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Censorship The Internet

GoDaddy Silences RateMyCop.com 561

Posted by Zonk
from the that's-mighty-suspicious dept.
mikesd81 writes "Wired is running a story about GoDaddy shutting down a police watchdog site called RateMyCop. However, GoDaddy can't seem to give a consistent answer as for why. From the article: 'RateMyCop founder Gino Sesto says he was given no notice of the suspension. When he called GoDaddy, the company told him that he'd been shut down for suspicious activity. When Sesto got a supervisor on the phone, the company changed its story and claimed the site had surpassed its 3 terabyte bandwidth limit, a claim that Sesto says is nonsense. "How can it be overloaded when it only had 80,000 page views today, and 400,000 yesterday?" Sesto says police can post comments as well, and a future version of the site will allow them to authenticate themselves to post rebuttals more prominently. Chief Dyer wants to get legislation passed that would make RateMyCop.com illegal, which, of course, wouldn't pass constitutional muster in any court in America.'"
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GoDaddy Silences RateMyCop.com

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  • 1984 (Score:5, Interesting)

    by seanadams.com (463190) * on Wednesday March 12, 2008 @02:05PM (#22730454) Homepage
    I am hopeful that mankind can avoid ending up like in 1984, for the simple reason that the same technology that enables today's widespread spying by our government on its own citizens can also be leveraged to help us keep tabs on them. Even if they make sites like this one illegal, they will be hosted elsewhere. Furthermore, unless they figure out how to take away all of our camera cell phones, tiny solid state audio recorders, etc then we will continue to have vastly more power to document police corruption than we did just 10 years ago when you'd have to have a camcorder at hand, charged and with a tape in it, to capture anything.

    I might even go so far as to say that I'd _like_ to see the government try and crack down on sites like this (and wikileaks etc), as this will only draw more attention to the problem, causing replication of the data and hastening the process of smart people finding even better general solutions for circumventing censorship.

    The current situation in America really does look like 1984 already - not just the spying and media manipulation, but also the continuous fearmongering and blatant lies to justify this protracted and costly war. However I believe there really is hope for us to turn this around, and that the solution lies in leveraging the internet, encryption, and the same technologies being used now to spy on us. Let's keep finding better ways to protect information, let's keep uncovering the corruption, and let's turn this around before it's too late.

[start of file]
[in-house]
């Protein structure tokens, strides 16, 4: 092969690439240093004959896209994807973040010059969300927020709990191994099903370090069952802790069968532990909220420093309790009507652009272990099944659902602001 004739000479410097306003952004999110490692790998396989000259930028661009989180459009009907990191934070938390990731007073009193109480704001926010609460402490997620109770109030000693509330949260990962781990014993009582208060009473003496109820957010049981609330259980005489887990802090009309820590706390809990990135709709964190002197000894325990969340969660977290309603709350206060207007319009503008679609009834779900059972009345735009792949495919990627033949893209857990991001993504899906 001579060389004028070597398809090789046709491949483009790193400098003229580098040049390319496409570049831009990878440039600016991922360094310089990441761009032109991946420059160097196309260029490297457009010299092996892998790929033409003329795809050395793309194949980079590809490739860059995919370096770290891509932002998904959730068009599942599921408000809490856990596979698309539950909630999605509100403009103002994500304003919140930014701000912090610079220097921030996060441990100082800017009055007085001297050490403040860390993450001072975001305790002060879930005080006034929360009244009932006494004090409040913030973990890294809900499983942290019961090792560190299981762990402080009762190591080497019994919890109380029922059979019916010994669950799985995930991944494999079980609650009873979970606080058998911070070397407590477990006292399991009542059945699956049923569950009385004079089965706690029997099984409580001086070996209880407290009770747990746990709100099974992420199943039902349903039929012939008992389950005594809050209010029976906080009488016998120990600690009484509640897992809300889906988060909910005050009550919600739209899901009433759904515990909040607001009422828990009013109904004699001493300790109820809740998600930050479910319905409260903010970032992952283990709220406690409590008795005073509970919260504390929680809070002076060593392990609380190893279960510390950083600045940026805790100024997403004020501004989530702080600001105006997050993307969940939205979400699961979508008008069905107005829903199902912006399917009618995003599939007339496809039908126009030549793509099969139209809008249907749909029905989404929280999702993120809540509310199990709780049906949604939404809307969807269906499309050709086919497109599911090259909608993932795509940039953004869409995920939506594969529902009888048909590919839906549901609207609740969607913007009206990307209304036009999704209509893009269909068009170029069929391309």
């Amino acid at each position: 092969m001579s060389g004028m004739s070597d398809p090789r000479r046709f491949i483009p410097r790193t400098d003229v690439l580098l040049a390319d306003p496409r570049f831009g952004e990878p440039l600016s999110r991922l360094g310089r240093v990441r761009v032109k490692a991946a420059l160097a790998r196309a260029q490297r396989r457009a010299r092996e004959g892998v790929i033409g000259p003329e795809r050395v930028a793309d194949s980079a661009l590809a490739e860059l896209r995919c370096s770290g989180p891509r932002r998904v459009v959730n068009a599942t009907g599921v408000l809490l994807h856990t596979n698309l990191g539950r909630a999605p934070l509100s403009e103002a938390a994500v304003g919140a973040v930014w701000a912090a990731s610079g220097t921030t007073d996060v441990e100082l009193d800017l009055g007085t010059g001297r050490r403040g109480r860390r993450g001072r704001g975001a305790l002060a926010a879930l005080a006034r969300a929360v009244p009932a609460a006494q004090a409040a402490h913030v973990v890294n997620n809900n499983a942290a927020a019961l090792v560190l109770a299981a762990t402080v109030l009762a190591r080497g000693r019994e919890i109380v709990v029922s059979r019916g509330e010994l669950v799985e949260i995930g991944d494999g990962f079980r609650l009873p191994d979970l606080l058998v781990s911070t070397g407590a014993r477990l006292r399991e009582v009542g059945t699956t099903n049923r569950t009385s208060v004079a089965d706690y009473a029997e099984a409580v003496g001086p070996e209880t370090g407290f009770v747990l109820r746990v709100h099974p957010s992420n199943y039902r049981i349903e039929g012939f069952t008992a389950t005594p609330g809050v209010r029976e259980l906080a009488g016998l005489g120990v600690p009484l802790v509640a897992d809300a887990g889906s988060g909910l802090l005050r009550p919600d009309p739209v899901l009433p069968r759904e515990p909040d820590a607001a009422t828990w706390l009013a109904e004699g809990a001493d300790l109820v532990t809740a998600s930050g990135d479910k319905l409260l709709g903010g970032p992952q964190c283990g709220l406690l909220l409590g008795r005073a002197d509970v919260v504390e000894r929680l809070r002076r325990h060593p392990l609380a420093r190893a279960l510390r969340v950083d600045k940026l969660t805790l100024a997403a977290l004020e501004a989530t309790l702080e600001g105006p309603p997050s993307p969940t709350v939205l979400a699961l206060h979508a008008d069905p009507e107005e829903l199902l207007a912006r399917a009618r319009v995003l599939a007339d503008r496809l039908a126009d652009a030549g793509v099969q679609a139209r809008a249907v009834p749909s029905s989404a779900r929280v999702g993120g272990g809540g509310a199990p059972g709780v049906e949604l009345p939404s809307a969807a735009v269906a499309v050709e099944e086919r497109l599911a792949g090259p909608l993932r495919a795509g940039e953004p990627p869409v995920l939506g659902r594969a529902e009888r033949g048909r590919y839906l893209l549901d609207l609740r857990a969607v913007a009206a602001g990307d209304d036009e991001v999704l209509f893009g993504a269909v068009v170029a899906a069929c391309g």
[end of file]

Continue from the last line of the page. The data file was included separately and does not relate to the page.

• Re: (Score:3, Interesting)

      by Penguinisto (415985)
      It's not that simple...

      There is a legitimate concern for cops that do go undercover (they tend to do so off and on throughout a career), in that once they do, there's a big, fat online database that folks can check against before even asking "are you a cop?". This can present a legitimate danger if there's pictures or other personally identifiable information right there on the site.

      There is a superior need for transparency in any society, but sometimes that has to be balanced against personal safety -

      • by sdedeo (683762) on Wednesday March 12, 2008 @02:31PM (#22730814) Homepage Journal
        As for the 1984 allegories? I suspect that you all-too easily attribute to malice what can be more easily attributed to incompetence, greed, and disparate desires that happen to run in parallel.

        I suspect that you all-too easily assume that the erosion of our freedoms is driven mainly by malicious intent.
      • Re: (Score:3, Insightful)

        by plague3106 (71849)
        Right, because the site ALSO had pictures, and undercover cops use their REAL names. We should keep this site shut down then.
      • by SuperBanana (662181) on Wednesday March 12, 2008 @02:46PM (#22731046)

        it would be easier to put a colony on Mars than to organize that gaggle into any sort of overlord-type Big Brother organization...